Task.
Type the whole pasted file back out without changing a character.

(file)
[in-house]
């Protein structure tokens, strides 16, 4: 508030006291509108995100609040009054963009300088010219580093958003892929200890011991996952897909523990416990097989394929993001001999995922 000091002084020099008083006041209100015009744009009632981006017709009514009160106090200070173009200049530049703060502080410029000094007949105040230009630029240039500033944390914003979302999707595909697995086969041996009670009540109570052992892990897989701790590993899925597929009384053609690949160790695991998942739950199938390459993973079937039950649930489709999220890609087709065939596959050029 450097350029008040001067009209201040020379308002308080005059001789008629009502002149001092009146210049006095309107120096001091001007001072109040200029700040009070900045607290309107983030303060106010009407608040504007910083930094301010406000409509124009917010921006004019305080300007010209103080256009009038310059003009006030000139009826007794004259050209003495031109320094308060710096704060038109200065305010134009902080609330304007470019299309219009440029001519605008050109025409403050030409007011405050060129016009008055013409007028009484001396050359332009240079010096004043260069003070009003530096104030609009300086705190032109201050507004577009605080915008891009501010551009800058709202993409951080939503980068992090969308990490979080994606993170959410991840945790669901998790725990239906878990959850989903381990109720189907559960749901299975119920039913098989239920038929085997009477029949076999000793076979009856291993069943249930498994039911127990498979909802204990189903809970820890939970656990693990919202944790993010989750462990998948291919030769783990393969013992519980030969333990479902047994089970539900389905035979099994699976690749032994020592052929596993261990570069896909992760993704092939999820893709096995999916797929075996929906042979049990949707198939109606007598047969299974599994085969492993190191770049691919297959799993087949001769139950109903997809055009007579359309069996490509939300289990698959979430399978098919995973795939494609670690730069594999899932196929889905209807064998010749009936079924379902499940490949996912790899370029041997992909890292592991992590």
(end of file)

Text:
[in-house]
């Protein structure tokens, strides 16, 4: 508030006291509108995100609040009054963009300088010219580093958003892929200890011991996952897909523990416990097989394929993001001999995922 000091002084020099008083006041209100015009744009009632981006017709009514009160106090200070173009200049530049703060502080410029000094007949105040230009630029240039500033944390914003979302999707595909697995086969041996009670009540109570052992892990897989701790590993899925597929009384053609690949160790695991998942739950199938390459993973079937039950649930489709999220890609087709065939596959050029 450097350029008040001067009209201040020379308002308080005059001789008629009502002149001092009146210049006095309107120096001091001007001072109040200029700040009070900045607290309107983030303060106010009407608040504007910083930094301010406000409509124009917010921006004019305080300007010209103080256009009038310059003009006030000139009826007794004259050209003495031109320094308060710096704060038109200065305010134009902080609330304007470019299309219009440029001519605008050109025409403050030409007011405050060129016009008055013409007028009484001396050359332009240079010096004043260069003070009003530096104030609009300086705190032109201050507004577009605080915008891009501010551009800058709202993409951080939503980068992090969308990490979080994606993170959410991840945790669901998790725990239906878990959850989903381990109720189907559960749901299975119920039913098989239920038929085997009477029949076999000793076979009856291993069943249930498994039911127990498979909802204990189903809970820890939970656990693990919202944790993010989750462990998948291919030769783990393969013992519980030969333990479902047994089970539900389905035979099994699976690749032994020592052929596993261990570069896909992760993704092939999820893709096995999916797929075996929906042979049990949707198939109606007598047969299974599994085969492993190191770049691919297959799993087949001769139950109903997809055009007579359309069996490509939300289990698959979430399978098919995973795939494609670690730069594999899932196929889905209807064998010749009936079924379902499940490949996912790899370029041997992909890292592991992590």